I must admit that I worked hard to have a smile that originates from my soul, travels through my heart and still arrives intact to its destination on my face. Because for years I only felt emptiness in my soul, sadness in my heart, and wore a smile faker than a million dollar bill. I didn’t know my purpose, didn’t believe in happiness, and felt that no one cared to know my truth.
And so I ate. A lot.
To be clear, I didn’t eat to fulfill a physiological need for food. I ate in an attempt to satisfy emotional cravings for acceptance and enoughness: two concepts that didn’t seem to know that I even existed.
Overeating became my drug of choice because it would only draw fleeting attention from others. Meaning, someone might occasionally notice that I gained weight but it was unlikely that anyone would actually intervene. Since it wasn’t like I was an alcoholic, getting high, or attempting suicide. All I did was consume food…at an unhealthy and self-destructive rate. And I did so in the privacy of my own pain and thoughts of inadequacies while posing absolutely no harm to others.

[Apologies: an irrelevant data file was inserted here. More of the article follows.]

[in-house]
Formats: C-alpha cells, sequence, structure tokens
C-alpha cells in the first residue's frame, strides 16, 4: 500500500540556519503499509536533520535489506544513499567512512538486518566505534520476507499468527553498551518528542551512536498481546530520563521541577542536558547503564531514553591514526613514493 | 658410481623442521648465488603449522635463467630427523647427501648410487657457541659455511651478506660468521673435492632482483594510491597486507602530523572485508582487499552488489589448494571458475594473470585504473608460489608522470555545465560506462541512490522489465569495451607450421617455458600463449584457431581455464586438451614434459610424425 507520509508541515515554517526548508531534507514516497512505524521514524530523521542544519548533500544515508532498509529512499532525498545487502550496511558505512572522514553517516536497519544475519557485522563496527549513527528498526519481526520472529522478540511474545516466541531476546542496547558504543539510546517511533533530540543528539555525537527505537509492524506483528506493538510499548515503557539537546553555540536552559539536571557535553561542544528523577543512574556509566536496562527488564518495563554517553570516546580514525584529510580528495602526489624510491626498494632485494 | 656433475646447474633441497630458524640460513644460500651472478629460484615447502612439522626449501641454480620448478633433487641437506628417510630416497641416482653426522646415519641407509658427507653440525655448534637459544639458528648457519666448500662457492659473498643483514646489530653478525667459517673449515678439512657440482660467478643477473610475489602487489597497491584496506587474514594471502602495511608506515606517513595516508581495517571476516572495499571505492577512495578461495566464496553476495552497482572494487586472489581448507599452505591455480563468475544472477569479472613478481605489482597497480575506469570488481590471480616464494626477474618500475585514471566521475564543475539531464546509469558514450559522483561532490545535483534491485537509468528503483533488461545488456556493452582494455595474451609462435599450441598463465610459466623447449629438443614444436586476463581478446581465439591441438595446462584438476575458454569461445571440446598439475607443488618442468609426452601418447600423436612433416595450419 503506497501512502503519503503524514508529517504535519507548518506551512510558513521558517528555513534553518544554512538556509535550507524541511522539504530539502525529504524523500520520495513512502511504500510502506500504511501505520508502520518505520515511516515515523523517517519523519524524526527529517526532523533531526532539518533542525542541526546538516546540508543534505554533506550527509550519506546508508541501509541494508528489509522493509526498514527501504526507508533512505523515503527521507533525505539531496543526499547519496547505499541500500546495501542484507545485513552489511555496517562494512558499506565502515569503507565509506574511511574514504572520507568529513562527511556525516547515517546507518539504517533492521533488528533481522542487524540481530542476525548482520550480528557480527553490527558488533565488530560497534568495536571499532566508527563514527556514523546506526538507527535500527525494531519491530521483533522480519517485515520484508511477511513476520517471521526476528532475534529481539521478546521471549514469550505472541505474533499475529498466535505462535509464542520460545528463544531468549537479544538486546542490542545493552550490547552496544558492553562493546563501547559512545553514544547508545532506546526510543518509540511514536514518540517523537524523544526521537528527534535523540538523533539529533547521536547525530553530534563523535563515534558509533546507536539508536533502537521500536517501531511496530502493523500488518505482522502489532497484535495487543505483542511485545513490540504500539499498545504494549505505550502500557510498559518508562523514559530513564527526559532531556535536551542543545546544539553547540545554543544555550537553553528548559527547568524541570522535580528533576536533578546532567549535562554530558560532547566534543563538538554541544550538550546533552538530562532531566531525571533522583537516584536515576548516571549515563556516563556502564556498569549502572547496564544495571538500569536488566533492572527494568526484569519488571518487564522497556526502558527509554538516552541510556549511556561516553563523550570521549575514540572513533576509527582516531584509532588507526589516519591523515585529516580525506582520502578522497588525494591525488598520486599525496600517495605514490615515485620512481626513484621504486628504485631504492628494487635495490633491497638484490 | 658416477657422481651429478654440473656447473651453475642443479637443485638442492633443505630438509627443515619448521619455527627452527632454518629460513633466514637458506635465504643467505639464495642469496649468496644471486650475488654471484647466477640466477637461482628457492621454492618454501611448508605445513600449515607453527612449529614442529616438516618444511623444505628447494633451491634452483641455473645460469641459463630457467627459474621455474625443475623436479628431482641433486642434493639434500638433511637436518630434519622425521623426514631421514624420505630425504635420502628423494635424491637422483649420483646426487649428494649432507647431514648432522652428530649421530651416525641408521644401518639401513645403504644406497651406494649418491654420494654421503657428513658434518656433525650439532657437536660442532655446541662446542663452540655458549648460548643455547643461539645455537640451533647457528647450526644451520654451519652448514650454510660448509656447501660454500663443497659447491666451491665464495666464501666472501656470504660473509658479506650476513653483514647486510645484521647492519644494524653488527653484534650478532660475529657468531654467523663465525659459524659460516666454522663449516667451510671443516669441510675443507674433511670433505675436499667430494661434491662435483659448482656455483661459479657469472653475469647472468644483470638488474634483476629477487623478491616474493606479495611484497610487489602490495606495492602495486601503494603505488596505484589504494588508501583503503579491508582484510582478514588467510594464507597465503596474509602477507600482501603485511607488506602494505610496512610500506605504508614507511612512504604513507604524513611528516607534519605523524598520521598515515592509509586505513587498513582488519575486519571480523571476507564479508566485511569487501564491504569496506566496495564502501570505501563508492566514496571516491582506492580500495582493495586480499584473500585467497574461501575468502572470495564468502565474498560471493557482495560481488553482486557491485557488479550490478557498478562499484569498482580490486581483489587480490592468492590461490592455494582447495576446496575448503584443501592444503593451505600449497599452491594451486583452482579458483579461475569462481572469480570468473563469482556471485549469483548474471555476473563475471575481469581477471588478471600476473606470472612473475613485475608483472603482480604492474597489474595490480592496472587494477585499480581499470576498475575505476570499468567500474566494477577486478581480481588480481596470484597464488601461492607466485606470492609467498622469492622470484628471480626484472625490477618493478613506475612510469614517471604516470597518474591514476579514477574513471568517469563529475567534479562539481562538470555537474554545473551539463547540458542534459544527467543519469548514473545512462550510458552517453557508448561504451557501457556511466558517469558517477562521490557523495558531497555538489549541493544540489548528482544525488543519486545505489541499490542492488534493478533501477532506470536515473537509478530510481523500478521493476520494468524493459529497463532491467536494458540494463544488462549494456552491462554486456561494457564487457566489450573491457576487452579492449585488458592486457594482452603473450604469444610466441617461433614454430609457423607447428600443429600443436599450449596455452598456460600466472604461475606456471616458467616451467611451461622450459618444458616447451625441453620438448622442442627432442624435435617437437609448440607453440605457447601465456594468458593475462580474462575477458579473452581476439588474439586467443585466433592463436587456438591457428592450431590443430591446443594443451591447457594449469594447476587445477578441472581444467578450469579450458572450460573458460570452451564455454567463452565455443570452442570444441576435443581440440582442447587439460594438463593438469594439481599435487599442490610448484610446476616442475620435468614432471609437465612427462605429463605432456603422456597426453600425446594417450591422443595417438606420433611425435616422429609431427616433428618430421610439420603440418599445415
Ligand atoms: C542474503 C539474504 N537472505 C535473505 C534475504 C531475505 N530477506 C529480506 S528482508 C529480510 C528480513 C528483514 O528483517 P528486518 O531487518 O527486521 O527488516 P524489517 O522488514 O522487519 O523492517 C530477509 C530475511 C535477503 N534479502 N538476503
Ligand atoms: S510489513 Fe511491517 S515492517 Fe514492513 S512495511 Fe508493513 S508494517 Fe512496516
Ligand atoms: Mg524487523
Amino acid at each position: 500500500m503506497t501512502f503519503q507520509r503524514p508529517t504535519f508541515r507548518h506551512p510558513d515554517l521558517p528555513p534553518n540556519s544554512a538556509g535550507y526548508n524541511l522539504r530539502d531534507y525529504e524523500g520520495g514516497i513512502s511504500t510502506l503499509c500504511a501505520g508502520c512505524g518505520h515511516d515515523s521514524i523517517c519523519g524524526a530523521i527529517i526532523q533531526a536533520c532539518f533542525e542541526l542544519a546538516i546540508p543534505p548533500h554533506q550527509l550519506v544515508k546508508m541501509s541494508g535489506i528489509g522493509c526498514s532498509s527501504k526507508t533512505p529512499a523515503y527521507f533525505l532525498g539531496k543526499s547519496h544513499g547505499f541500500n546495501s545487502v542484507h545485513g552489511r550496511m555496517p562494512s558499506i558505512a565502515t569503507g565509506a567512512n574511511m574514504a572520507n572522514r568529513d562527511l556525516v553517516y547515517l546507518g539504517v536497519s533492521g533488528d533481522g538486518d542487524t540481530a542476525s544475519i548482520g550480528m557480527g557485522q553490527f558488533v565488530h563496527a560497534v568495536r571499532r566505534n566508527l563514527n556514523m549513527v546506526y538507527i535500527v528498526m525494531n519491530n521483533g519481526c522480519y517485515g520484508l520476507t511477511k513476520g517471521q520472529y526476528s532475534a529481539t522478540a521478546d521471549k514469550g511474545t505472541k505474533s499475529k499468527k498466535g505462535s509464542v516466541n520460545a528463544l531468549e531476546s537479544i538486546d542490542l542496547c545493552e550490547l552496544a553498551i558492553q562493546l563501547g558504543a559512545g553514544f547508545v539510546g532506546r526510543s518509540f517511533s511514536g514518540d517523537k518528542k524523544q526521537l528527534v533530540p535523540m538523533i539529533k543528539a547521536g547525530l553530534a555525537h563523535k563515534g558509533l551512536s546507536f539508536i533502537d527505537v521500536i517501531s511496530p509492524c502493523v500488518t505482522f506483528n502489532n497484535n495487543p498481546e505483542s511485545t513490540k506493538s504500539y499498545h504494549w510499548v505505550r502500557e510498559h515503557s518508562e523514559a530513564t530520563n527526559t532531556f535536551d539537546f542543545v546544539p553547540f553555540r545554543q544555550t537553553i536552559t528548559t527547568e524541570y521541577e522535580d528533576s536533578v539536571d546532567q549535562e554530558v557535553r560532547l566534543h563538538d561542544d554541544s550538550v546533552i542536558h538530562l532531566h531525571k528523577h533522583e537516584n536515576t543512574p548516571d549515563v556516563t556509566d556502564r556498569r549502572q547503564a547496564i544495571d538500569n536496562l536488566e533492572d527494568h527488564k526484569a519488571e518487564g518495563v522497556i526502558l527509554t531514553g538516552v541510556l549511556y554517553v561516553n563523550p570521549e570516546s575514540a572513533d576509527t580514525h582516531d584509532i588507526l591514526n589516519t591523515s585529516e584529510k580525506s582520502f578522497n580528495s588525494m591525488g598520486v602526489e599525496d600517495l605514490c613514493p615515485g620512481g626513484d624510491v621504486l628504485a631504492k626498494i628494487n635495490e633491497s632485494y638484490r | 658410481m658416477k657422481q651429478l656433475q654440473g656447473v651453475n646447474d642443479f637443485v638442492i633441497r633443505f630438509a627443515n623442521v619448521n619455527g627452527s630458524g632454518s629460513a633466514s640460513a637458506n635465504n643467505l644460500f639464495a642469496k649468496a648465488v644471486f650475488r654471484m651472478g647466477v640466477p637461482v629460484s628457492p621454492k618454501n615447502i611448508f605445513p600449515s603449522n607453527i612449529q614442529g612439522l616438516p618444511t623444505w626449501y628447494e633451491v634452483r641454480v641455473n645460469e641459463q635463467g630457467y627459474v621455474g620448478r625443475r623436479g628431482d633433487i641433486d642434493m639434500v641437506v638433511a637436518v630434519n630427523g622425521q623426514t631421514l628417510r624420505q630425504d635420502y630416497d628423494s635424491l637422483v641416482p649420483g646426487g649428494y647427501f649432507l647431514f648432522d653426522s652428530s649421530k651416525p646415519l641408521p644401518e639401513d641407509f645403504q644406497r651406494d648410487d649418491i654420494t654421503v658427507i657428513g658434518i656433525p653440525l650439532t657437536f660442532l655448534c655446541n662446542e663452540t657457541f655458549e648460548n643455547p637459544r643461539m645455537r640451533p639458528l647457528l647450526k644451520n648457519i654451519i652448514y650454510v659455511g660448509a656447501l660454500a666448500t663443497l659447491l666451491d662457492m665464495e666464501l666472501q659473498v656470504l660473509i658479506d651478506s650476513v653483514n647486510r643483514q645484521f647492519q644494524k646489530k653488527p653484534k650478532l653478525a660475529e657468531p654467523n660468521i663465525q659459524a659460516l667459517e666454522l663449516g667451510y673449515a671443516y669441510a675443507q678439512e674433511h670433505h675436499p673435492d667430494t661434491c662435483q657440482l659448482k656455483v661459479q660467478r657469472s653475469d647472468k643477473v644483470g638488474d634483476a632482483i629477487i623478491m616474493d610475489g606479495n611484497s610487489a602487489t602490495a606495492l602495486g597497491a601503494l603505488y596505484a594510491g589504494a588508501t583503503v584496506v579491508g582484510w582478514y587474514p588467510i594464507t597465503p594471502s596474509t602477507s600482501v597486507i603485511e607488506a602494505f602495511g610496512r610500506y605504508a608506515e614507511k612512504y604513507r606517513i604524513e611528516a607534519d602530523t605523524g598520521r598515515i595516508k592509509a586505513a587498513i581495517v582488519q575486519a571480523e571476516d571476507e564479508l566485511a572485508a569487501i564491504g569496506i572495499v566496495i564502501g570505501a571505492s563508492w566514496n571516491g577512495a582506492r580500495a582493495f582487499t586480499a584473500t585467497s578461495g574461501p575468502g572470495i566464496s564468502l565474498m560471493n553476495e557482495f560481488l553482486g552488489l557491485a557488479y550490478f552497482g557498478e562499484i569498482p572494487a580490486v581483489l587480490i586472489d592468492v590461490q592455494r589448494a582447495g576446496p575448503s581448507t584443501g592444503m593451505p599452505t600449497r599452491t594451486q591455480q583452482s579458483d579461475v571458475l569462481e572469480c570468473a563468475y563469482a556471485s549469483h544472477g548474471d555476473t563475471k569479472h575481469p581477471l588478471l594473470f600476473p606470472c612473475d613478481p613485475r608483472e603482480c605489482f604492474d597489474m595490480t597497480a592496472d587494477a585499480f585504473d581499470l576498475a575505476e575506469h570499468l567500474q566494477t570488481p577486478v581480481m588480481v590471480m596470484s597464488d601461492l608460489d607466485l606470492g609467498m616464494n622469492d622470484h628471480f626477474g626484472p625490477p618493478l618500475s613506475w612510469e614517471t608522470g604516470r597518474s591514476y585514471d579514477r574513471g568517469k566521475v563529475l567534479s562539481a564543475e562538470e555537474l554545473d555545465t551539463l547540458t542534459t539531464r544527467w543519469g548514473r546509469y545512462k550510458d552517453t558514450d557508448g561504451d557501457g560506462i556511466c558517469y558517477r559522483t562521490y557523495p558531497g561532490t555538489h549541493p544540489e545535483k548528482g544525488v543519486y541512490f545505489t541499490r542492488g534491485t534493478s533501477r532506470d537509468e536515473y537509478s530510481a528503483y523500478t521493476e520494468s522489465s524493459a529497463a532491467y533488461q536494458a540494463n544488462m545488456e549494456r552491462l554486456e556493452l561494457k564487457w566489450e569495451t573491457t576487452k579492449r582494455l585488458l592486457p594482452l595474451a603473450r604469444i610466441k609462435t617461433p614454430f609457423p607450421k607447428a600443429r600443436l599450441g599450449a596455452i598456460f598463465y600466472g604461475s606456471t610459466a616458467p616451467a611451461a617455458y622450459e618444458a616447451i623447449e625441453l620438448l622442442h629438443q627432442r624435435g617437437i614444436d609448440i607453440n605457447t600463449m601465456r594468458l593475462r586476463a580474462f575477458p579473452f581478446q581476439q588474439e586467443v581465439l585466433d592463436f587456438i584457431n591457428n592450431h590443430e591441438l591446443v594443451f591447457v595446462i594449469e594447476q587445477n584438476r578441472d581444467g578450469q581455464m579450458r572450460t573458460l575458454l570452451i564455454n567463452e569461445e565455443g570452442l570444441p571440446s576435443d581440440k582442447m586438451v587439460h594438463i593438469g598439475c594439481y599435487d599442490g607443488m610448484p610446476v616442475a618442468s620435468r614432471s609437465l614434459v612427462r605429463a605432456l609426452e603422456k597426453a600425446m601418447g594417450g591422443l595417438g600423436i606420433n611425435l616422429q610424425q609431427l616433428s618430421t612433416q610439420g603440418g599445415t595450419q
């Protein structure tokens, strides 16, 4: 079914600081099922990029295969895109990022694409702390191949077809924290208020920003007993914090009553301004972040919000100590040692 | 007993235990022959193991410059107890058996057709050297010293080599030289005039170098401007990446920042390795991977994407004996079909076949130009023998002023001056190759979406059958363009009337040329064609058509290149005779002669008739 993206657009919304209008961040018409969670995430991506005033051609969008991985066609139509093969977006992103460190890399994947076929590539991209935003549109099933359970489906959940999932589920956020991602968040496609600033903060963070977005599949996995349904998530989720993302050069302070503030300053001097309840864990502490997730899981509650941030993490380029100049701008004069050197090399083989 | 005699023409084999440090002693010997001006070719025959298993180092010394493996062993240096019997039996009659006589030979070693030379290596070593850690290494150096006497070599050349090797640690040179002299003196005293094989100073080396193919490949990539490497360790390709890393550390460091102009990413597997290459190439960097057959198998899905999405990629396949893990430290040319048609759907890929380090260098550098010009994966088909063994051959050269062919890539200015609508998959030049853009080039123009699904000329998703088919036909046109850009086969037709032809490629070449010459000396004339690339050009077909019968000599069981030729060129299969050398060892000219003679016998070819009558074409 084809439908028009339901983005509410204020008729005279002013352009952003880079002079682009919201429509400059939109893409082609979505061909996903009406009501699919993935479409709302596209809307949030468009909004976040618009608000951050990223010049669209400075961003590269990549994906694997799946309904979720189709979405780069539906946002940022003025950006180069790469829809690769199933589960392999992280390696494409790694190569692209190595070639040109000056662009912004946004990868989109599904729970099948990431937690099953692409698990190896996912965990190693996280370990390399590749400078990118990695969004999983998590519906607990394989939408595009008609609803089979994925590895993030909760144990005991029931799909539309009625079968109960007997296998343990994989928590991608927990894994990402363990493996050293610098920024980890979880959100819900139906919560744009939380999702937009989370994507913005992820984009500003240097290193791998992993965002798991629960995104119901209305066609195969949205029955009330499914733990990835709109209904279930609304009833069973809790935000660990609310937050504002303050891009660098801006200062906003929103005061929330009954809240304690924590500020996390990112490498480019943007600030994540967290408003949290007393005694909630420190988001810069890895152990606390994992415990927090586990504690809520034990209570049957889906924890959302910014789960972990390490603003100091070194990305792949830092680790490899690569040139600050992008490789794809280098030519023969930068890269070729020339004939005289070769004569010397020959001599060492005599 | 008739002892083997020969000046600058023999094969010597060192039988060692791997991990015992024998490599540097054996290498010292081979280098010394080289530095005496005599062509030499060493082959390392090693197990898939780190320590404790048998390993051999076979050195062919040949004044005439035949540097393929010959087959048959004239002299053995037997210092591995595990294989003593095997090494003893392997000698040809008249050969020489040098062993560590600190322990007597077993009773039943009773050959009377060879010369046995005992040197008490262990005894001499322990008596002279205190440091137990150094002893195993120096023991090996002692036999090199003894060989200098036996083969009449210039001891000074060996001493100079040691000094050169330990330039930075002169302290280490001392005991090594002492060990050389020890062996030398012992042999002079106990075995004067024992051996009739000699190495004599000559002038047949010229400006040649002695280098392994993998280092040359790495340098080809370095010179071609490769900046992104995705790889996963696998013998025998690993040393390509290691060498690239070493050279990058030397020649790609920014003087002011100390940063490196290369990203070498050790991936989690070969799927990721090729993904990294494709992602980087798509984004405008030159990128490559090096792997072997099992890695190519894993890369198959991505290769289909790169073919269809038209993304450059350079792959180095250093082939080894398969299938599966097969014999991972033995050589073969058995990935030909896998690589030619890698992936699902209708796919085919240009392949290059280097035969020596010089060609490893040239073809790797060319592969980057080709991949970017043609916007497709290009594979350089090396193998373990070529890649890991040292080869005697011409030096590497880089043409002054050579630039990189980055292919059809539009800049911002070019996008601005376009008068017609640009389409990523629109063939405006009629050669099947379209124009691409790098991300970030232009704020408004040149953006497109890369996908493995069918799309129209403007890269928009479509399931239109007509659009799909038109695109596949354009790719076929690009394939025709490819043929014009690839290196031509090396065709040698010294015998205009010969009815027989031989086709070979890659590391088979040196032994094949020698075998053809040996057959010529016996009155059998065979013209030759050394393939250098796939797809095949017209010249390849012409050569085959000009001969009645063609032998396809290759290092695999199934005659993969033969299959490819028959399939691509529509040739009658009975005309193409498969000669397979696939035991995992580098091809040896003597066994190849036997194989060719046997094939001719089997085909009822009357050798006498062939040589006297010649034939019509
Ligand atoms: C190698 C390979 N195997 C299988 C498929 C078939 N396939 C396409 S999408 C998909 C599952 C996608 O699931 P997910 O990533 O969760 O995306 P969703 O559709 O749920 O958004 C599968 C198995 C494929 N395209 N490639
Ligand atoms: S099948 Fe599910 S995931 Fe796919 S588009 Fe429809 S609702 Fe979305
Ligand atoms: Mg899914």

I lived…correction, I existed in this toxic reality for years. And no one noticed.
But the amazing news is that I’ve been clean for about a year now. And I know that because I no longer seek acceptance from any source that does not start and end with me. Food is now a necessity for nutrition. Not a requirement for healing.
The irony of it all is that the only thing that changed was my ability to see the exact same circumstances from an entirely different perspective. To be disowned by a parent is a pain that I don’t wish on anyone. But I realize now that his detachment from my world does not devalue my life. I am still more than enough without the validation of his presence – or anyone else’s for that matter. And even though we’ve experienced a decade without a single expression of love, I know that it still exists, somewhere. And that we’ll discover it again, someday.
But in the meantime, my life is complete. For no other reason than because I’m in it. As a whole woman who can embrace her physical and emotional imperfections as signs that she is still in a beautiful season of growth, that might actually never end.
And that’s perfectly…okay.